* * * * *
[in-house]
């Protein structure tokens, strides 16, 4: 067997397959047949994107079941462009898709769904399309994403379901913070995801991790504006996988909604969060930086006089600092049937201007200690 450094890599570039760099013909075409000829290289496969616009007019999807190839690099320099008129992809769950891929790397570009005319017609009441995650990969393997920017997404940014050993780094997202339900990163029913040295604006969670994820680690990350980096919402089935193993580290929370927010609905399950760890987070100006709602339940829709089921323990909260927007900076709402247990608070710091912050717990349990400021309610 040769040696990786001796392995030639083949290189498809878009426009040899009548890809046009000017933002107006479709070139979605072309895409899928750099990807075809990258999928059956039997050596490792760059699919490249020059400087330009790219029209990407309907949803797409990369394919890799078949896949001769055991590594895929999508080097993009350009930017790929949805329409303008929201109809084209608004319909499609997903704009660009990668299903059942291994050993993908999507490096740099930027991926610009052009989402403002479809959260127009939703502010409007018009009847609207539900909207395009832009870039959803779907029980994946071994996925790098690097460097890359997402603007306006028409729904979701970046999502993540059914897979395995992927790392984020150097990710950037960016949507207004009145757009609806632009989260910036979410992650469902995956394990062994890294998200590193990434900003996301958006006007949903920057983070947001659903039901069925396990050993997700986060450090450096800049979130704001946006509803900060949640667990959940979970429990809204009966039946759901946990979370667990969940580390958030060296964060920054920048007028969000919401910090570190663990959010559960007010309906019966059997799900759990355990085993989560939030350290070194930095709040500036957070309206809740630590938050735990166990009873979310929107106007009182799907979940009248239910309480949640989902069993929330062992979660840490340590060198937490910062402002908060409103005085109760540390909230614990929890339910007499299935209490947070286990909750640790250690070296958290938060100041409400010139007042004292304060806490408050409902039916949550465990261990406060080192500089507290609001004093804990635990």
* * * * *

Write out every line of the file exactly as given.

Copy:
[in-house]
């Protein structure tokens, strides 16, 4: 067997397959047949994107079941462009898709769904399309994403379901913070995801991790504006996988909604969060930086006089600092049937201007200690 450094890599570039760099013909075409000829290289496969616009007019999807190839690099320099008129992809769950891929790397570009005319017609009441995650990969393997920017997404940014050993780094997202339900990163029913040295604006969670994820680690990350980096919402089935193993580290929370927010609905399950760890987070100006709602339940829709089921323990909260927007900076709402247990608070710091912050717990349990400021309610 040769040696990786001796392995030639083949290189498809878009426009040899009548890809046009000017933002107006479709070139979605072309895409899928750099990807075809990258999928059956039997050596490792760059699919490249020059400087330009790219029209990407309907949803797409990369394919890799078949896949001769055991590594895929999508080097993009350009930017790929949805329409303008929201109809084209608004319909499609997903704009660009990668299903059942291994050993993908999507490096740099930027991926610009052009989402403002479809959260127009939703502010409007018009009847609207539900909207395009832009870039959803779907029980994946071994996925790098690097460097890359997402603007306006028409729904979701970046999502993540059914897979395995992927790392984020150097990710950037960016949507207004009145757009609806632009989260910036979410992650469902995956394990062994890294998200590193990434900003996301958006006007949903920057983070947001659903039901069925396990050993997700986060450090450096800049979130704001946006509803900060949640667990959940979970429990809204009966039946759901946990979370667990969940580390958030060296964060920054920048007028969000919401910090570190663990959010559960007010309906019966059997799900759990355990085993989560939030350290070194930095709040500036957070309206809740630590938050735990166990009873979310929107106007009182799907979940009248239910309480949640989902069993929330062992979660840490340590060198937490910062402002908060409103005085109760540390909230614990929890339910007499299935209490947070286990909750640790250690070296958290938060100041409400010139007042004292304060806490408050409902039916949550465990261990406060080192500089507290609001004093804990635990």